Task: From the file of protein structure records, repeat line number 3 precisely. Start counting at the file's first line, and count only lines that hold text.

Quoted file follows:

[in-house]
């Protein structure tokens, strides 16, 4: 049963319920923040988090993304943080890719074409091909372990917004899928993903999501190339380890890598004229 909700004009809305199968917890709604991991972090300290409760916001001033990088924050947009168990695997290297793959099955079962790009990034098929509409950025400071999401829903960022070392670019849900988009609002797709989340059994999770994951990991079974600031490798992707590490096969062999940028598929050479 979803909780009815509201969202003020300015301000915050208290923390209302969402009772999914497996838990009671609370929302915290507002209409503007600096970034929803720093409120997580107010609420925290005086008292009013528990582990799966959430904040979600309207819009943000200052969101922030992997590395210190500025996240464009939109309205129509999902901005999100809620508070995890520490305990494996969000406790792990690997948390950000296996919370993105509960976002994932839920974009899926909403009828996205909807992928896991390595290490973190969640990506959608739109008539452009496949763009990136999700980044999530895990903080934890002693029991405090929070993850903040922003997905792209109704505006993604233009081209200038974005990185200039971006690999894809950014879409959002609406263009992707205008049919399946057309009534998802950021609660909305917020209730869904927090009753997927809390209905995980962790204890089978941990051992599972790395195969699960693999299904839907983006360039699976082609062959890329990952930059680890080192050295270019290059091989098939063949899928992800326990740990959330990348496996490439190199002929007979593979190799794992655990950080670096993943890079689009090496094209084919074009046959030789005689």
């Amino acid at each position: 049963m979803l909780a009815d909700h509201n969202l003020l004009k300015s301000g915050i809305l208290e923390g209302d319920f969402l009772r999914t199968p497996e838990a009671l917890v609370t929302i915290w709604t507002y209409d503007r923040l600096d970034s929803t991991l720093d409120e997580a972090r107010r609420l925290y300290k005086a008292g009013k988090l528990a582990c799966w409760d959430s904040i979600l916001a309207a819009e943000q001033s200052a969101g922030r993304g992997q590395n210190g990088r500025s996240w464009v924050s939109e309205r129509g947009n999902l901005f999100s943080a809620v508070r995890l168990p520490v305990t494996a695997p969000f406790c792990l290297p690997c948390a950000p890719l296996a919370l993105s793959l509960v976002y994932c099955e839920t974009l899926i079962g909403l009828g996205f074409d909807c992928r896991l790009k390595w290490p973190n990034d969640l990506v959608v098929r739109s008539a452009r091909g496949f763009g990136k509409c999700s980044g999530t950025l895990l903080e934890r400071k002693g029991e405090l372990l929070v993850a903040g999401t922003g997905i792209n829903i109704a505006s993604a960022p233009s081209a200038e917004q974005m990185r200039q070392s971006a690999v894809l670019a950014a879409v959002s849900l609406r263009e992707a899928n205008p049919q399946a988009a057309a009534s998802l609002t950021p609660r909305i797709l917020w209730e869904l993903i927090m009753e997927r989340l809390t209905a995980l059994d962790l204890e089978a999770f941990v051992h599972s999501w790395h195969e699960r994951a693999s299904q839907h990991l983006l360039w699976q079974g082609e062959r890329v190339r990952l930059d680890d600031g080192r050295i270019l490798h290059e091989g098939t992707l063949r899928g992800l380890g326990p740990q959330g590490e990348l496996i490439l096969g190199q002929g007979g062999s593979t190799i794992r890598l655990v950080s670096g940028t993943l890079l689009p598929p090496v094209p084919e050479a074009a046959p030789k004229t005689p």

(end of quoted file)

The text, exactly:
């Amino acid at each position: 049963m979803l909780a009815d909700h509201n969202l003020l004009k300015s301000g915050i809305l208290e923390g209302d319920f969402l009772r999914t199968p497996e838990a009671l917890v609370t929302i915290w709604t507002y209409d503007r923040l600096d970034s929803t991991l720093d409120e997580a972090r107010r609420l925290y300290k005086a008292g009013k988090l528990a582990c799966w409760d959430s904040i979600l916001a309207a819009e943000q001033s200052a969101g922030r993304g992997q590395n210190g990088r500025s996240w464009v924050s939109e309205r129509g947009n999902l901005f999100s943080a809620v508070r995890l168990p520490v305990t494996a695997p969000f406790c792990l290297p690997c948390a950000p890719l296996a919370l993105s793959l509960v976002y994932c099955e839920t974009l899926i079962g909403l009828g996205f074409d909807c992928r896991l790009k390595w290490p973190n990034d969640l990506v959608v098929r739109s008539a452009r091909g496949f763009g990136k509409c999700s980044g999530t950025l895990l903080e934890r400071k002693g029991e405090l372990l929070v993850a903040g999401t922003g997905i792209n829903i109704a505006s993604a960022p233009s081209a200038e917004q974005m990185r200039q070392s971006a690999v894809l670019a950014a879409v959002s849900l609406r263009e992707a899928n205008p049919q399946a988009a057309a009534s998802l609002t950021p609660r909305i797709l917020w209730e869904l993903i927090m009753e997927r989340l809390t209905a995980l059994d962790l204890e089978a999770f941990v051992h599972s999501w790395h195969e699960r994951a693999s299904q839907h990991l983006l360039w699976q079974g082609e062959r890329v190339r990952l930059d680890d600031g080192r050295i270019l490798h290059e091989g098939t992707l063949r899928g992800l380890g326990p740990q959330g590490e990348l496996i490439l096969g190199q002929g007979g062999s593979t190799i794992r890598l655990v950080s670096g940028t993943l890079l689009p598929p090496v094209p084919e050479a074009a046959p030789k004229t005689p």